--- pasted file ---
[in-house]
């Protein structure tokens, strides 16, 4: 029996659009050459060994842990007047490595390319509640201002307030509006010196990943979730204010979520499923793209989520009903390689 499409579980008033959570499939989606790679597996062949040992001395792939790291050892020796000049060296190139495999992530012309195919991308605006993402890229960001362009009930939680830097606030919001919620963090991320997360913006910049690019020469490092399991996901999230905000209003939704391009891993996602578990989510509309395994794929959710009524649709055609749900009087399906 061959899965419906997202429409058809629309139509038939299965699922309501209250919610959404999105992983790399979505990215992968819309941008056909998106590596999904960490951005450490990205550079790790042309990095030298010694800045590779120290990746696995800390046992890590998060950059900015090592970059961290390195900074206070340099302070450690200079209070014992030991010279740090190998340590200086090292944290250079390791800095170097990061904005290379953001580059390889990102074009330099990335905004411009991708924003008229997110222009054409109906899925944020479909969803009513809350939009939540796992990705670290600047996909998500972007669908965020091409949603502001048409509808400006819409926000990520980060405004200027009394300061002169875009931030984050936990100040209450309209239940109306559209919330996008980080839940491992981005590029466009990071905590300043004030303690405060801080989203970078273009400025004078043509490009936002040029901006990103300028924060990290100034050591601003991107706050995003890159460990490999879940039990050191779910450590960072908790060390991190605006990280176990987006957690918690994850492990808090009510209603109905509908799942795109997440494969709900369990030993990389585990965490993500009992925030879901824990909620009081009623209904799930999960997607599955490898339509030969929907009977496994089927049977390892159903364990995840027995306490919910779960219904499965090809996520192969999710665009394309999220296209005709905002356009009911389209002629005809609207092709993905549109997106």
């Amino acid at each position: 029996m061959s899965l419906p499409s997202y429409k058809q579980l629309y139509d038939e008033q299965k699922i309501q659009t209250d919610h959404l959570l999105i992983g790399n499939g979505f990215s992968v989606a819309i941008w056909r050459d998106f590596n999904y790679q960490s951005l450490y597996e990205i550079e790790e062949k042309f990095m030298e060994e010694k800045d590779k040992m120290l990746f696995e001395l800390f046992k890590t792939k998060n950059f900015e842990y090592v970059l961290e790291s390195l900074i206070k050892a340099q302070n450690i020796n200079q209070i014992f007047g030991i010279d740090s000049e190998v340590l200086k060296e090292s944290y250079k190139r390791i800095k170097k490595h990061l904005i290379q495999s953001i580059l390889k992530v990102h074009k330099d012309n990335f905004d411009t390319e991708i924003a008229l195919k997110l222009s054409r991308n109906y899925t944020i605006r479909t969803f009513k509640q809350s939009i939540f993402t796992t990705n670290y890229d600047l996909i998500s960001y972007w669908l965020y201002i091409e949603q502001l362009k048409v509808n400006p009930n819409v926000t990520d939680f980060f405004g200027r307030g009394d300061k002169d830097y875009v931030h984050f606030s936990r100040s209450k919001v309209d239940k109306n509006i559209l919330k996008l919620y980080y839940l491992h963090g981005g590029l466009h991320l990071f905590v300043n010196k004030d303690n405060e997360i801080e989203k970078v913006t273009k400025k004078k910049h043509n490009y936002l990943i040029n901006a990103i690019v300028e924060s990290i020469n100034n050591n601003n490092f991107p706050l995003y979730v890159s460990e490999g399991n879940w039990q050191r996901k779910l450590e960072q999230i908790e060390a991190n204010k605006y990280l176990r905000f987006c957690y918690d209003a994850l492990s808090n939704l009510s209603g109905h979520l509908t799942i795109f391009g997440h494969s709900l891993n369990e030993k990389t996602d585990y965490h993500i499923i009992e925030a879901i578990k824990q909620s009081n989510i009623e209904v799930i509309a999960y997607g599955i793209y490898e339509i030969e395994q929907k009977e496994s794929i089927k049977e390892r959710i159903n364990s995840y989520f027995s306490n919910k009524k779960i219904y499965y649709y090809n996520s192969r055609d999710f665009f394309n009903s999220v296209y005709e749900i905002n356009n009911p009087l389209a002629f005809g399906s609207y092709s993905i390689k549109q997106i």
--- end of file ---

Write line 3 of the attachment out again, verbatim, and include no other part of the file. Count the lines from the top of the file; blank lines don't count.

């Amino acid at each position: 029996m061959s899965l419906p499409s997202y429409k058809q579980l629309y139509d038939e008033q299965k699922i309501q659009t209250d919610h959404l959570l999105i992983g790399n499939g979505f990215s992968v989606a819309i941008w056909r050459d998106f590596n999904y790679q960490s951005l450490y597996e990205i550079e790790e062949k042309f990095m030298e060994e010694k800045d590779k040992m120290l990746f696995e001395l800390f046992k890590t792939k998060n950059f900015e842990y090592v970059l961290e790291s390195l900074i206070k050892a340099q302070n450690i020796n200079q209070i014992f007047g030991i010279d740090s000049e190998v340590l200086k060296e090292s944290y250079k190139r390791i800095k170097k490595h990061l904005i290379q495999s953001i580059l390889k992530v990102h074009k330099d012309n990335f905004d411009t390319e991708i924003a008229l195919k997110l222009s054409r991308n109906y899925t944020i605006r479909t969803f009513k509640q809350s939009i939540f993402t796992t990705n670290y890229d600047l996909i998500s960001y972007w669908l965020y201002i091409e949603q502001l362009k048409v509808n400006p009930n819409v926000t990520d939680f980060f405004g200027r307030g009394d300061k002169d830097y875009v931030h984050f606030s936990r100040s209450k919001v309209d239940k109306n509006i559209l919330k996008l919620y980080y839940l491992h963090g981005g590029l466009h991320l990071f905590v300043n010196k004030d303690n405060e997360i801080e989203k970078v913006t273009k400025k004078k910049h043509n490009y936002l990943i040029n901006a990103i690019v300028e924060s990290i020469n100034n050591n601003n490092f991107p706050l995003y979730v890159s460990e490999g399991n879940w039990q050191r996901k779910l450590e960072q999230i908790e060390a991190n204010k605006y990280l176990r905000f987006c957690y918690d209003a994850l492990s808090n939704l009510s209603g109905h979520l509908t799942i795109f391009g997440h494969s709900l891993n369990e030993k990389t996602d585990y965490h993500i499923i009992e925030a879901i578990k824990q909620s009081n989510i009623e209904v799930i509309a999960y997607g599955i793209y490898e339509i030969e395994q929907k009977e496994s794929i089927k049977e390892r959710i159903n364990s995840y989520f027995s306490n919910k009524k779960i219904y499965y649709y090809n996520s192969r055609d999710f665009f394309n009903s999220v296209y005709e749900i905002n356009n009911p009087l389209a002629f005809g399906s609207y092709s993905i390689k549109q997106i």